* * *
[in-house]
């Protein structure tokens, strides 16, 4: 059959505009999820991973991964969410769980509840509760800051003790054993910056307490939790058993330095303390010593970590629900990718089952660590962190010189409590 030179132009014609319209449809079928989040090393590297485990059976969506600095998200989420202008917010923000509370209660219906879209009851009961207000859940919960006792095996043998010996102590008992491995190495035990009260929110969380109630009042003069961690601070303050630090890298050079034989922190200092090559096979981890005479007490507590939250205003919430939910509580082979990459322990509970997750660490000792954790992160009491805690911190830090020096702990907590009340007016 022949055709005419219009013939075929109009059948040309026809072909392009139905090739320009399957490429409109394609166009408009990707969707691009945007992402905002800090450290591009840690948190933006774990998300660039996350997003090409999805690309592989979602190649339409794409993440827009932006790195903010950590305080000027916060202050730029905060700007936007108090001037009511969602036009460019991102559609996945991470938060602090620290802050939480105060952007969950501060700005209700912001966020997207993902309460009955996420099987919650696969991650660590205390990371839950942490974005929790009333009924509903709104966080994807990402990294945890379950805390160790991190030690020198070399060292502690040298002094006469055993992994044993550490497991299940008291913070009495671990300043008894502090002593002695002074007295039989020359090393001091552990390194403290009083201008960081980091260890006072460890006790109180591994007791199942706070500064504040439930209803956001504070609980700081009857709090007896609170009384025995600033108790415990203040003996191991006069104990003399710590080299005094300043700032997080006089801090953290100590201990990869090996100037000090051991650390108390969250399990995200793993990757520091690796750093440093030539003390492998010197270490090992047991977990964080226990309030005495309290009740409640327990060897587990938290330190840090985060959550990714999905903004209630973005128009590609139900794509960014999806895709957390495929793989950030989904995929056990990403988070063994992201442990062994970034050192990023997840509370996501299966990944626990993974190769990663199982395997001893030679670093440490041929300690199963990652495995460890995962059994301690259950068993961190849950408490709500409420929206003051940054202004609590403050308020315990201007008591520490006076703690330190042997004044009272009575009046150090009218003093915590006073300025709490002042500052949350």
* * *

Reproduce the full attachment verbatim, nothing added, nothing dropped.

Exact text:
[in-house]
């Protein structure tokens, strides 16, 4: 059959505009999820991973991964969410769980509840509760800051003790054993910056307490939790058993330095303390010593970590629900990718089952660590962190010189409590 030179132009014609319209449809079928989040090393590297485990059976969506600095998200989420202008917010923000509370209660219906879209009851009961207000859940919960006792095996043998010996102590008992491995190495035990009260929110969380109630009042003069961690601070303050630090890298050079034989922190200092090559096979981890005479007490507590939250205003919430939910509580082979990459322990509970997750660490000792954790992160009491805690911190830090020096702990907590009340007016 022949055709005419219009013939075929109009059948040309026809072909392009139905090739320009399957490429409109394609166009408009990707969707691009945007992402905002800090450290591009840690948190933006774990998300660039996350997003090409999805690309592989979602190649339409794409993440827009932006790195903010950590305080000027916060202050730029905060700007936007108090001037009511969602036009460019991102559609996945991470938060602090620290802050939480105060952007969950501060700005209700912001966020997207993902309460009955996420099987919650696969991650660590205390990371839950942490974005929790009333009924509903709104966080994807990402990294945890379950805390160790991190030690020198070399060292502690040298002094006469055993992994044993550490497991299940008291913070009495671990300043008894502090002593002695002074007295039989020359090393001091552990390194403290009083201008960081980091260890006072460890006790109180591994007791199942706070500064504040439930209803956001504070609980700081009857709090007896609170009384025995600033108790415990203040003996191991006069104990003399710590080299005094300043700032997080006089801090953290100590201990990869090996100037000090051991650390108390969250399990995200793993990757520091690796750093440093030539003390492998010197270490090992047991977990964080226990309030005495309290009740409640327990060897587990938290330190840090985060959550990714999905903004209630973005128009590609139900794509960014999806895709957390495929793989950030989904995929056990990403988070063994992201442990062994970034050192990023997840509370996501299966990944626990993974190769990663199982395997001893030679670093440490041929300690199963990652495995460890995962059994301690259950068993961190849950408490709500409420929206003051940054202004609590403050308020315990201007008591520490006076703690330190042997004044009272009575009046150090009218003093915590006073300025709490002042500052949350």